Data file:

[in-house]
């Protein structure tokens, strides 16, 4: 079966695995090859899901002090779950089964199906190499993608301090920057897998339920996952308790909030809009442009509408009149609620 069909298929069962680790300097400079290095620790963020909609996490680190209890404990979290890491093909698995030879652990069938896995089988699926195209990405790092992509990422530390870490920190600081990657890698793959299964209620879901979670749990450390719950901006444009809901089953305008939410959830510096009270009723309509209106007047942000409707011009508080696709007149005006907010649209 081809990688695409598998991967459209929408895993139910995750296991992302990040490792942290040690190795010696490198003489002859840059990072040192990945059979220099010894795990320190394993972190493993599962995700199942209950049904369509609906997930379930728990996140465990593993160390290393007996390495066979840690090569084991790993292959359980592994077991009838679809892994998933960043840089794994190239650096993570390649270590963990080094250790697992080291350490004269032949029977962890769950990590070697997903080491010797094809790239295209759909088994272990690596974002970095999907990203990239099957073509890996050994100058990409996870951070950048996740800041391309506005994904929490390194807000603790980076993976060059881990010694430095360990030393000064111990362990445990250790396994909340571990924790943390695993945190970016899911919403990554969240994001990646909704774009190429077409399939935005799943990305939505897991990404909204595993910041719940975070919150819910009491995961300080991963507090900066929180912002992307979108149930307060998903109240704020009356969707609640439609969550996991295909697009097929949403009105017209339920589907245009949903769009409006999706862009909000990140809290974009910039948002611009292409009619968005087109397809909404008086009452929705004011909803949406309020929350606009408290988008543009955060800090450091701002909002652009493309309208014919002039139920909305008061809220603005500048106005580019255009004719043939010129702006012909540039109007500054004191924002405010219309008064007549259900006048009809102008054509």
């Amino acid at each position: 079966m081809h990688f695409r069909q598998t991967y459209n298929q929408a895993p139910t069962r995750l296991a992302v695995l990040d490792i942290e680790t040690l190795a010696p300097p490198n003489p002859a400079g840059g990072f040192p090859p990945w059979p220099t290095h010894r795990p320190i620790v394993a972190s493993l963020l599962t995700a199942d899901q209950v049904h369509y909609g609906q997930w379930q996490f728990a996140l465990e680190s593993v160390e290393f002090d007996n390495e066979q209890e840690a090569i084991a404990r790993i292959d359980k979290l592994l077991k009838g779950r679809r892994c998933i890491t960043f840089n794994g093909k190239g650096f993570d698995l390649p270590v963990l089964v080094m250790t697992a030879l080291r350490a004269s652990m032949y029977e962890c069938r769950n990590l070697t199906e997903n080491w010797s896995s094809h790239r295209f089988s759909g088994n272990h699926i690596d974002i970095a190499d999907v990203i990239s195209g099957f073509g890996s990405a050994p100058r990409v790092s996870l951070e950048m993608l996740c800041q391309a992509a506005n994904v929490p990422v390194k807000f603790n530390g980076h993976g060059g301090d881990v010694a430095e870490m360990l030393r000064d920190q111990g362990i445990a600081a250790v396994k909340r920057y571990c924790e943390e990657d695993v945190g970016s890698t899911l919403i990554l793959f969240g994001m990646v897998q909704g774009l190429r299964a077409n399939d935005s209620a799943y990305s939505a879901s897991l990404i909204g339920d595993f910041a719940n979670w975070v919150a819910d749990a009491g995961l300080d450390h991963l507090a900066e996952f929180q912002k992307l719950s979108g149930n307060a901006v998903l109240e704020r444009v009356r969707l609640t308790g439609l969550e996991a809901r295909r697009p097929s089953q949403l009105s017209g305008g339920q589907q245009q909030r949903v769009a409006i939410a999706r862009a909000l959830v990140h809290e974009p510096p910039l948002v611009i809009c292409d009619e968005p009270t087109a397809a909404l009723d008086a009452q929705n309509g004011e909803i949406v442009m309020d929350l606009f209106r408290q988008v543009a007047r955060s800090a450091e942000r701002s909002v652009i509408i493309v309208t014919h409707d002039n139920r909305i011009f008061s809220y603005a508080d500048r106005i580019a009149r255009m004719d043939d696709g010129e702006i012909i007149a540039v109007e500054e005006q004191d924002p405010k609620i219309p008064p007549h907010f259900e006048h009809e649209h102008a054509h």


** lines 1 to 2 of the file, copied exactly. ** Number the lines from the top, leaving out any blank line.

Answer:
[in-house]
């Protein structure tokens, strides 16, 4: 079966695995090859899901002090779950089964199906190499993608301090920057897998339920996952308790909030809009442009509408009149609620 069909298929069962680790300097400079290095620790963020909609996490680190209890404990979290890491093909698995030879652990069938896995089988699926195209990405790092992509990422530390870490920190600081990657890698793959299964209620879901979670749990450390719950901006444009809901089953305008939410959830510096009270009723309509209106007047942000409707011009508080696709007149005006907010649209 081809990688695409598998991967459209929408895993139910995750296991992302990040490792942290040690190795010696490198003489002859840059990072040192990945059979220099010894795990320190394993972190493993599962995700199942209950049904369509609906997930379930728990996140465990593993160390290393007996390495066979840690090569084991790993292959359980592994077991009838679809892994998933960043840089794994190239650096993570390649270590963990080094250790697992080291350490004269032949029977962890769950990590070697997903080491010797094809790239295209759909088994272990690596974002970095999907990203990239099957073509890996050994100058990409996870951070950048996740800041391309506005994904929490390194807000603790980076993976060059881990010694430095360990030393000064111990362990445990250790396994909340571990924790943390695993945190970016899911919403990554969240994001990646909704774009190429077409399939935005799943990305939505897991990404909204595993910041719940975070919150819910009491995961300080991963507090900066929180912002992307979108149930307060998903109240704020009356969707609640439609969550996991295909697009097929949403009105017209339920589907245009949903769009409006999706862009909000990140809290974009910039948002611009292409009619968005087109397809909404008086009452929705004011909803949406309020929350606009408290988008543009955060800090450091701002909002652009493309309208014919002039139920909305008061809220603005500048106005580019255009004719043939010129702006012909540039109007500054004191924002405010219309008064007549259900006048009809102008054509």